Mary Batten, author of "Aliens From Earth" reviews Evan Walls.

Jeffrey Blount's novel is a powerful, painful rite de passage through America's racist culture. Set in a rural community in southeastern Virginia during the time when public schools began to integrate and racial tensions ran high, the novel, told in young Walls’ voice, immerses readers in the universal experience of an adolescent struggling to develop their full human potential. But Evan’s is complicated because of his skin color--a black child growing up in a society designed to humiliate, intimidate, and stifle his spirit and ambition. Evan is forced to cope with the conflicts that racism imposes on everyone, with its contradictory messages of love and hate, acceptance and rejection. For black Americans, these conflicts have often been, and still are, matters of life and death.

With honesty and passion, Blount has put Evan Walls in the context of the hates, fears and prejudices of both his black family and community and the white world dominated by the self-serving lie of white supremacy. It’s a tension-filled journey for Evan as he struggles between the two worlds, as black Americans have done for centuries in order to survive. Evan’s dilemma is that he wants more than mere survival. He wants to thrive and this pits him against his family and friends who see him as a sell-out Uncle Tom and whites who see him as an “uppity nigger.”

Blount pulls no punches in depicting the emotional hurt, terror, and physical injury that Evan experiences as he tries to become a man. Along the way, he is ostracized by his family and community and violently attacked, but he finds support and understanding from his strong, dependable great-grandmother, Mama Jennie; Bojack, an adult friend who has suffered his own pain and loss; and Eliza Blizzard, the energetic town political activist who recognizes Evan’s potential and is determined to show him that he can realize his ambition on his own terms. Despite all the racial conflicts, black-white friendships and interracial romance develop, holding out hope that a more enlightened world is possible.

Blount’s intimate, unhurried writing style masterfully creates scenes bursting with true-to-life dialogue and unforgettable characters. This is an important book that holds truths for all Americans, whatever their ethnicity. It will make you cry, it will make you angry, and it will make you cheer Evan Walls’ emancipation as heroic.



Book Review Quotes



“Some authors – and some books can truly make you feel that deeply.” - Keenly

I'd So Rather Be - What a powerful read! I found the summary so intriguing that I knew I had to read this one. Consider how you'd feel if your father died saving your best friend---what would you do? Could you still be friends, knowing that your friend is the reason your father is dead? Adding another layer of complexity is the fact that these girls are in high school, which is a hard-enough time to live through without any traumatic events.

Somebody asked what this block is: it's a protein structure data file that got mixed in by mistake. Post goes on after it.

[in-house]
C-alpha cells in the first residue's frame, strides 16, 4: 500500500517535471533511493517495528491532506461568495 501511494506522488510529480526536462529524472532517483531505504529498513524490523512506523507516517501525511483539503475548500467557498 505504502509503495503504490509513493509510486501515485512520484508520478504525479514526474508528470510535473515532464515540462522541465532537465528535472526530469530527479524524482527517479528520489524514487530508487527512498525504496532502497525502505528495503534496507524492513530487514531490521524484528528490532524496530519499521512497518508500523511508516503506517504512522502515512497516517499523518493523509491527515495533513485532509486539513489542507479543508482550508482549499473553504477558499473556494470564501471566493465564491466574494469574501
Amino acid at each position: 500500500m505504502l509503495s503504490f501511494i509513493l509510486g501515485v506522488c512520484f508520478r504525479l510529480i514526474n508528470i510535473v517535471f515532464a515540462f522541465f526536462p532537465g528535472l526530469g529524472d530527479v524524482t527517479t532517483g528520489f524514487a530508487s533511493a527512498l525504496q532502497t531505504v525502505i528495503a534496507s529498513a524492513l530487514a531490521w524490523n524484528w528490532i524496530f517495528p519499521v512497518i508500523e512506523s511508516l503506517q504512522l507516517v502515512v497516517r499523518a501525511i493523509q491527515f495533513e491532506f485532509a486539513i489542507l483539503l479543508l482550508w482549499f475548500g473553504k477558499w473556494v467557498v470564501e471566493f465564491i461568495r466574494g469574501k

SOMETHING DIFFERENT: - I thought Hating Heidi Foster was a refreshing change of pace for a young adult book. So many books marketed to teen girls focus on characters who are boy crazy. Hating Heidi Foster is solely about Mae’s struggle to cope with her father’s death and to find a way to forgive her friend. It reminded me of a Jodi Picoult novel in a lot of ways. - One of the things I loved most about this book is that it wasn’t a paranormal romance (I still CANNOT believe that is a bookstore category), it wasn’t about sex or even romance. It’s simply a story about real life. It reminded me of reading Judy Blume a thousand years ago when I was a young girl.  


The Paperback - This book was gut-wrenching and it has taken me so long to write a review because I could feel the impact of the story but couldn't find the words for it. Don't let the length of this title fool you, it is 120 pages of raw emotion. I hate to say this but I read chapter by chapter on the train while traveling to work and I couldn't read any more than that because I found my eyes tearing up every single chapter.  

Sweeps 4 - The story is intense, emotional and thought provoking. Yes, a box of tissues was necessary and you may want to read through it more than once.  

They call me - When reading this book, I felt quite a bit of emotions from sadness, to anger, to guilt. I think being able to feel all of those emotions in this one book is what makes it so great. -  I was not expecting to be so moved while reading Hating Heidi Foster, especially considering that it is a relatively short book. I found myself crying at several points throughout the book, especially at the end. From a mother's point of view, Hating Heidi Foster was even more powerful. I could not imagine what Mae's mother goes through, losing her husband, but also having to help her daughter grieve for her father. - A very indelible and heartbreaking story about loss and forgiveness as Mae goes on a profound journey, leaving readers breathless and wanting more. I was deeply moved by this story and felt the hurt that Mae felt, as she couldn't shake the fact that her father was no longer with her. - This story brought tears to my eyes, for all the characters in the story, for the grief that they all shared and for the ultimate love and forgiveness that these two girls finally gave into. A young adult story but one that can be read by anyone.